Microscopes are instruments used to magnify very small objects that cannot be seen with the naked eye. In this lab, you will get familiar with the parts of the microscope and how to use it to view microscopic organisms larger than bacteria. We will observe bacteria in the next lab which will require using an oil immersion lens. In this lab, you will use either a monocular or binocular compound microscope at magnifications 40, 100, and 400 times bigger than the specimen on the slide.

Collecting the Microscope

  1. Make sure that you know where your microscope will be placed before you attempt to transport it. Do you need to clear the desk? Do that first
  2. Collect a microscope from the cabinet (your instructor will show you where this is located)
  3. Carry the microscope to your desk by grasping the arm with your dominant hand and using your other hand to support the base. Never hold the microscope by the stage or lens
  4. When placing down your microscope, make sure that all legs land on the surface at the same time. This makes for a smoother landing and less damage over time

Getting to Know Your Microscope: Parts and Function

You will get to use a microscope similar to the one in the image below or it may look a bit different depending on the make and model. Take time to review the different parts of the microscope and get familiar with the function of each part.

Ocular Lens or Eye Piece: Lens at the top that you look through (usually X10 magnification)

Objective Lens: Used in combination with eyepiece lens to magnify the specimen (usually X4, X10, X40, and X100)

Carrying Handle or Arm: Supports eye piece and base. Grasp this when transporting the microscope

Nose Piece: part of the microscope that holds more than one lens and is capable of rotating to change power

Aperture: The hole in the middle of the stage that allows light through to the slide

Stage with Clips: The part where the slides are mounted. The stage can be moved up and down when focusing the specimen. Clips hold the slides in place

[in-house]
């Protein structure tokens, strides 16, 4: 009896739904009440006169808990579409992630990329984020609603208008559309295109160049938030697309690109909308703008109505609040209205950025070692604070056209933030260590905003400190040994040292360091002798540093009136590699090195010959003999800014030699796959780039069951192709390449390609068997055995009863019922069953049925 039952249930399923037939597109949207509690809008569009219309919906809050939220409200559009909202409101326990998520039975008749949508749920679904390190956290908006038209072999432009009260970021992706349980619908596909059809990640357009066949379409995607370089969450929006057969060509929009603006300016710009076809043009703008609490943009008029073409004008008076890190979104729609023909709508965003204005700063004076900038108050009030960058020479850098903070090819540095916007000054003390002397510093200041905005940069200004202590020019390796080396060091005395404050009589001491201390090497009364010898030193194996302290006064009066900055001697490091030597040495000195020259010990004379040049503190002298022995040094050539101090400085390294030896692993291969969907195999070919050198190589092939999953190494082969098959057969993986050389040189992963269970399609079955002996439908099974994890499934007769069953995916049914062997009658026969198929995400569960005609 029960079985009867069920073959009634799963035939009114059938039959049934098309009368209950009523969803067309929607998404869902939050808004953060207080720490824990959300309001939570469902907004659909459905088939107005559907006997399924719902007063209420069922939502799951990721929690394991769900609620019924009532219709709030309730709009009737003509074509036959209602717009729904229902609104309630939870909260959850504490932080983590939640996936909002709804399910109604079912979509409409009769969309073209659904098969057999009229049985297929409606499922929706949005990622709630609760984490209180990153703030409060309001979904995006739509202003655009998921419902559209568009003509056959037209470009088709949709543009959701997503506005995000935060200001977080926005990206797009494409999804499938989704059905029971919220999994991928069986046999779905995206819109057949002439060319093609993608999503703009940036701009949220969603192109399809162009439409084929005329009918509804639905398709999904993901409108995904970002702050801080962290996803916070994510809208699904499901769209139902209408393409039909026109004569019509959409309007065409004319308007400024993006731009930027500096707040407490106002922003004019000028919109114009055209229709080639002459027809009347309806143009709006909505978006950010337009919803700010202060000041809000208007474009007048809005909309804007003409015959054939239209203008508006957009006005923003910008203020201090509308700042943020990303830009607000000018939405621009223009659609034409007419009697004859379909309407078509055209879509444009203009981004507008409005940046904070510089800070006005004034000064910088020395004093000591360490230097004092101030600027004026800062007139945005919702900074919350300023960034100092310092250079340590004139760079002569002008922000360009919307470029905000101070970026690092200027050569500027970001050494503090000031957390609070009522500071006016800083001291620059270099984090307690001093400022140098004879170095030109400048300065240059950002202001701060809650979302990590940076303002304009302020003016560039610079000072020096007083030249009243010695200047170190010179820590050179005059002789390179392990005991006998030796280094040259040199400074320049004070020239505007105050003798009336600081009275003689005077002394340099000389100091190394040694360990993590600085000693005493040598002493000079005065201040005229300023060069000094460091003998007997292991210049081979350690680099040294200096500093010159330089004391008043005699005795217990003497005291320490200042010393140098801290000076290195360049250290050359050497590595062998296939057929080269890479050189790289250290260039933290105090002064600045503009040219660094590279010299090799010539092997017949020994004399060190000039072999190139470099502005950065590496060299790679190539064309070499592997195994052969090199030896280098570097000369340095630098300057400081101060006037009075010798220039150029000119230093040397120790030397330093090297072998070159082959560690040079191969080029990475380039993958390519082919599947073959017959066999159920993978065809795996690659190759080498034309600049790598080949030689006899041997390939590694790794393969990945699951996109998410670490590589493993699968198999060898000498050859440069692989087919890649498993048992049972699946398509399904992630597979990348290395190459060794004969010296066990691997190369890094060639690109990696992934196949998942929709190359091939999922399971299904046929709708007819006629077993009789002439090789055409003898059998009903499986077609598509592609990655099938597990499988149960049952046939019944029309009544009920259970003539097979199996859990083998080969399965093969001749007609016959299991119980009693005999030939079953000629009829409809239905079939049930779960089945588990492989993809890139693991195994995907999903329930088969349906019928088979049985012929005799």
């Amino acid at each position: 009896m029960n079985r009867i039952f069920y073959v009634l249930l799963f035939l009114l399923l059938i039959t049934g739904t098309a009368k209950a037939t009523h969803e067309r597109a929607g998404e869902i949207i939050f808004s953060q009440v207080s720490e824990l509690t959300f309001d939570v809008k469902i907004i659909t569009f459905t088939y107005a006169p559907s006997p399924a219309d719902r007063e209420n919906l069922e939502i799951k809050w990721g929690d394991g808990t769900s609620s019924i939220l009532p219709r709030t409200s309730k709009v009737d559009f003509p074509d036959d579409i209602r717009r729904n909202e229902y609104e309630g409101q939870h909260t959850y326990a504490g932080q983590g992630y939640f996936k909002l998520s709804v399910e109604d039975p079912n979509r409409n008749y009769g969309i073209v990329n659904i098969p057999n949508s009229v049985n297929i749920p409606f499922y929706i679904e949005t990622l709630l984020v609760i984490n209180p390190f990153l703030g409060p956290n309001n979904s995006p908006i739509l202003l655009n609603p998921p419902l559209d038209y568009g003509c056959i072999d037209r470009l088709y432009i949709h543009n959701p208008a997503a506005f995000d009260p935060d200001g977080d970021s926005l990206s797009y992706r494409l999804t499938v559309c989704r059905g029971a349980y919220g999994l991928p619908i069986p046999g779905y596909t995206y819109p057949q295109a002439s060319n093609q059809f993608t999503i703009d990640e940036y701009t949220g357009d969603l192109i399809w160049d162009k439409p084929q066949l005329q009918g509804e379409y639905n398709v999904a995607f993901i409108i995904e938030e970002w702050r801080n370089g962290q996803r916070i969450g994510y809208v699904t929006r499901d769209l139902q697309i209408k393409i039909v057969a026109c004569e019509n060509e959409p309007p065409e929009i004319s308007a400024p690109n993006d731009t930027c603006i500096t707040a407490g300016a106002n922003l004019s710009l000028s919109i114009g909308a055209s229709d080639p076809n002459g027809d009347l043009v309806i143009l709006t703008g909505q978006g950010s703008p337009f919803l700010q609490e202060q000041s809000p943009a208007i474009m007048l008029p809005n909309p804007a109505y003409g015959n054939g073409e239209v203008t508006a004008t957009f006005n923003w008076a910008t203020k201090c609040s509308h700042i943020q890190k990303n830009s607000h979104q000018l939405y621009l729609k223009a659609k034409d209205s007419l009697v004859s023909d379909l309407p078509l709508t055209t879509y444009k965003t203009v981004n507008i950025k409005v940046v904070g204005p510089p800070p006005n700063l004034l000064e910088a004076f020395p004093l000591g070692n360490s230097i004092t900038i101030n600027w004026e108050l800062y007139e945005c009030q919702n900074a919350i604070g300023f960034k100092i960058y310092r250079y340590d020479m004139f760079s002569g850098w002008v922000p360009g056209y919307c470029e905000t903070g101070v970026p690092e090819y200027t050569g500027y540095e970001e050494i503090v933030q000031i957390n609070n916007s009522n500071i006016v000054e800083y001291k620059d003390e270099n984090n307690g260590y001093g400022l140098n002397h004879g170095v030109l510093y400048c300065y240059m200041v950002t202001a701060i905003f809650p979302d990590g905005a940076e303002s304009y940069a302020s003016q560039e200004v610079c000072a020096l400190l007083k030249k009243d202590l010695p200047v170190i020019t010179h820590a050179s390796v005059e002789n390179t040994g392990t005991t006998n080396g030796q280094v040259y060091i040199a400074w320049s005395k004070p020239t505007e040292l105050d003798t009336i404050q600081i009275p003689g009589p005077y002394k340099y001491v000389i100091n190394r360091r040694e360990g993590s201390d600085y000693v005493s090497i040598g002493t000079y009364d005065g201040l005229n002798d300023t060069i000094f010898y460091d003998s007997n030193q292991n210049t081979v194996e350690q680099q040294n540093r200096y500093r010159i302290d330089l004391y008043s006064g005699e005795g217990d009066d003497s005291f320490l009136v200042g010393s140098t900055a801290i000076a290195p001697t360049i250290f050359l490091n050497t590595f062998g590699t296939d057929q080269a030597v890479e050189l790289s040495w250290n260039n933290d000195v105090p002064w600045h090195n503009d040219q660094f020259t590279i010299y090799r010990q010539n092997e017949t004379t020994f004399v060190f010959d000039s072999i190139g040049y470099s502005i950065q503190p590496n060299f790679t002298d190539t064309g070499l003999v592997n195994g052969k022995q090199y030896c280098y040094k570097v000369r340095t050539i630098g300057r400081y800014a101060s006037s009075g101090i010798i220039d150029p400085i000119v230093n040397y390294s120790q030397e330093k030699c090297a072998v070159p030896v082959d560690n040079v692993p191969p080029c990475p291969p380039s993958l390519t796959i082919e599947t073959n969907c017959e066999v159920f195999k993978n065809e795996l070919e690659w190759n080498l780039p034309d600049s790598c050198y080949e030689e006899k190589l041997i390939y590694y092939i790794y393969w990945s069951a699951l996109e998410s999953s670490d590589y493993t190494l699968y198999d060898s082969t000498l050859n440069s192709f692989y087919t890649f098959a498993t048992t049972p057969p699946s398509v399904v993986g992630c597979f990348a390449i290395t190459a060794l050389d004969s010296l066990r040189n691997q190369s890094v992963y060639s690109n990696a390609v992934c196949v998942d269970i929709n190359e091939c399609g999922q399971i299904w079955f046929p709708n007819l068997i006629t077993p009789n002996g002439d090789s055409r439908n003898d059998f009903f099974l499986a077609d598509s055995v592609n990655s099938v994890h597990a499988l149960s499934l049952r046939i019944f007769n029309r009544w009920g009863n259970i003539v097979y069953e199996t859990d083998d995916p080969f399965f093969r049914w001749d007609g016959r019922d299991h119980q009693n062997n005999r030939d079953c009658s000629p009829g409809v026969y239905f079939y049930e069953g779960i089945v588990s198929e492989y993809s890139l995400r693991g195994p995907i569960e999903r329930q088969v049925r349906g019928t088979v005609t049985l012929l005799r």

Light Source or Illuminator: Provides the light needed to pass through the slide so that the specimen on the slide can be seen

Coarse Adjustment Knob: Knob used to quickly bring the specimen into focus

Fine adjustment Knob: Knob that slowly, but precisely brings the specimen clearly into focus

Condenser: Focuses the light on the specimen

Condenser Aperture Lever: Adjusts the amount of light hitting the slide through the condenser

Light Intensity Control: Controls the intensity of light coming from the bulb

Parts of microscope. Source: Wikimedia Commons

How to View a Specimen (Step by Step)

  1. Plug in the microscope to the power source
  2. Make sure that the X4 (scanning objective) lens in clicked in position to view the specimen (we always start with the lowest objective lens)
  3. Use the coarse adjustment knob to put the stage to its lowest position
  4. Place slide on the stage and clip it in place
  5. Center the specimen over the aperture
  6. Switch on the light source
  7. Use the coarse adjustment knob to move the stage until the specimen comes into focus
  8. Use the fine adjustment knob to make the image sharper
  9. Use your cell phones to take a picture of the image on the slide. Alternatively, draw the image that you see.
  10. To move to a higher magnification, DO NOT MOVE THE STAGE OR SLIDE. Simply rotate the nose piece so that the X10 (low objective) lens is in position. DO NOT MOVE THE COARSE ADJUSTMENT KNOB. Instead, simply adjust the fine adjustment knob to bring the specimen in focus.
  11. Use your cell phones to take a picture of the image on the slide. Alternatively, draw the image that you see.
  12. Follow the same procedure to view the specimen on the X40 (high objective) lens. We will stop here. I will show you how to use the X100 (oil immersion) lens in the next class
  13. Use your cell phones to take a picture of the image on the slide. Alternatively, draw the image that you see.
  14. When you are finished looking at a specimen, lower the stage to its lowest position, remove the slide, and repeat the process with a new specimen

Putting the Microscope Away

  1. Turn off the light
  2. Unplug the electric cord
  3. Make sure that the cabinet door is opened before going over to return it. If not, you will be forced to hold the microscope with one hand. Practice to keep both hands on the microscope
  4. Transport the microscope by grasping the arm with your dominant hand and using your other hand to support the base

Lab Report

  1. Show images or drawings of at least two specimen at each level of magnification on the compound microscope. Make sure to indicate the scientific name of the specimen (30 points)
  2. If the eye piece magnification is X20, how much bigger will the specimen appear if you were looking at it using the X10 and X40 objective lens respectively? (4 points)
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Courtney Simons
Courtney Simons
Courtney Simons is a food science professor. He holds a BS degree in food science and a Ph.D. in cereal science from North Dakota State University.